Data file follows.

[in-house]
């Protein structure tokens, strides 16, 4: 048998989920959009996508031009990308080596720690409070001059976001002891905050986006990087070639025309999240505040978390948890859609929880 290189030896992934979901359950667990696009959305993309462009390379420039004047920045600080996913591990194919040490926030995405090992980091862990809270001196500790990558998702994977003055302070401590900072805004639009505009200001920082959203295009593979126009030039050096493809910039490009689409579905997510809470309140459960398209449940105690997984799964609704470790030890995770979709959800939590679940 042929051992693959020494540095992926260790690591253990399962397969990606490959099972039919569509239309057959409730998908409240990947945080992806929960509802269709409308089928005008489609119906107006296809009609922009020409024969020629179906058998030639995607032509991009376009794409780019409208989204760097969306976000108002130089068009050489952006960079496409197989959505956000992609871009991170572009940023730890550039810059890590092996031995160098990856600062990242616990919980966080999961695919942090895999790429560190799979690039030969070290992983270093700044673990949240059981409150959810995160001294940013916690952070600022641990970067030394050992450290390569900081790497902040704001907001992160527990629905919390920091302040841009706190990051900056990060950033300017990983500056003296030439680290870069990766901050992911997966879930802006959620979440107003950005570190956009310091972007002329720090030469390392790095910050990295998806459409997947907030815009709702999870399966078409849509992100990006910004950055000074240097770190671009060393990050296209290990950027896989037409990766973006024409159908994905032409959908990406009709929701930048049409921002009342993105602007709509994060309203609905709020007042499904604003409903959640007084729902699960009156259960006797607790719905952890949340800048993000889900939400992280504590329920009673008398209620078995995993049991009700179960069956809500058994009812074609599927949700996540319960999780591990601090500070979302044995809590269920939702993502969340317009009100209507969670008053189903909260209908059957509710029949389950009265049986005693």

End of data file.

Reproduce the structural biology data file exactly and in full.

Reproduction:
[in-house]
């Protein structure tokens, strides 16, 4: 048998989920959009996508031009990308080596720690409070001059976001002891905050986006990087070639025309999240505040978390948890859609929880 290189030896992934979901359950667990696009959305993309462009390379420039004047920045600080996913591990194919040490926030995405090992980091862990809270001196500790990558998702994977003055302070401590900072805004639009505009200001920082959203295009593979126009030039050096493809910039490009689409579905997510809470309140459960398209449940105690997984799964609704470790030890995770979709959800939590679940 042929051992693959020494540095992926260790690591253990399962397969990606490959099972039919569509239309057959409730998908409240990947945080992806929960509802269709409308089928005008489609119906107006296809009609922009020409024969020629179906058998030639995607032509991009376009794409780019409208989204760097969306976000108002130089068009050489952006960079496409197989959505956000992609871009991170572009940023730890550039810059890590092996031995160098990856600062990242616990919980966080999961695919942090895999790429560190799979690039030969070290992983270093700044673990949240059981409150959810995160001294940013916690952070600022641990970067030394050992450290390569900081790497902040704001907001992160527990629905919390920091302040841009706190990051900056990060950033300017990983500056003296030439680290870069990766901050992911997966879930802006959620979440107003950005570190956009310091972007002329720090030469390392790095910050990295998806459409997947907030815009709702999870399966078409849509992100990006910004950055000074240097770190671009060393990050296209290990950027896989037409990766973006024409159908994905032409959908990406009709929701930048049409921002009342993105602007709509994060309203609905709020007042499904604003409903959640007084729902699960009156259960006797607790719905952890949340800048993000889900939400992280504590329920009673008398209620078995995993049991009700179960069956809500058994009812074609599927949700996540319960999780591990601090500070979302044995809590269920939702993502969340317009009100209507969670008053189903909260209908059957509710029949389950009265049986005693």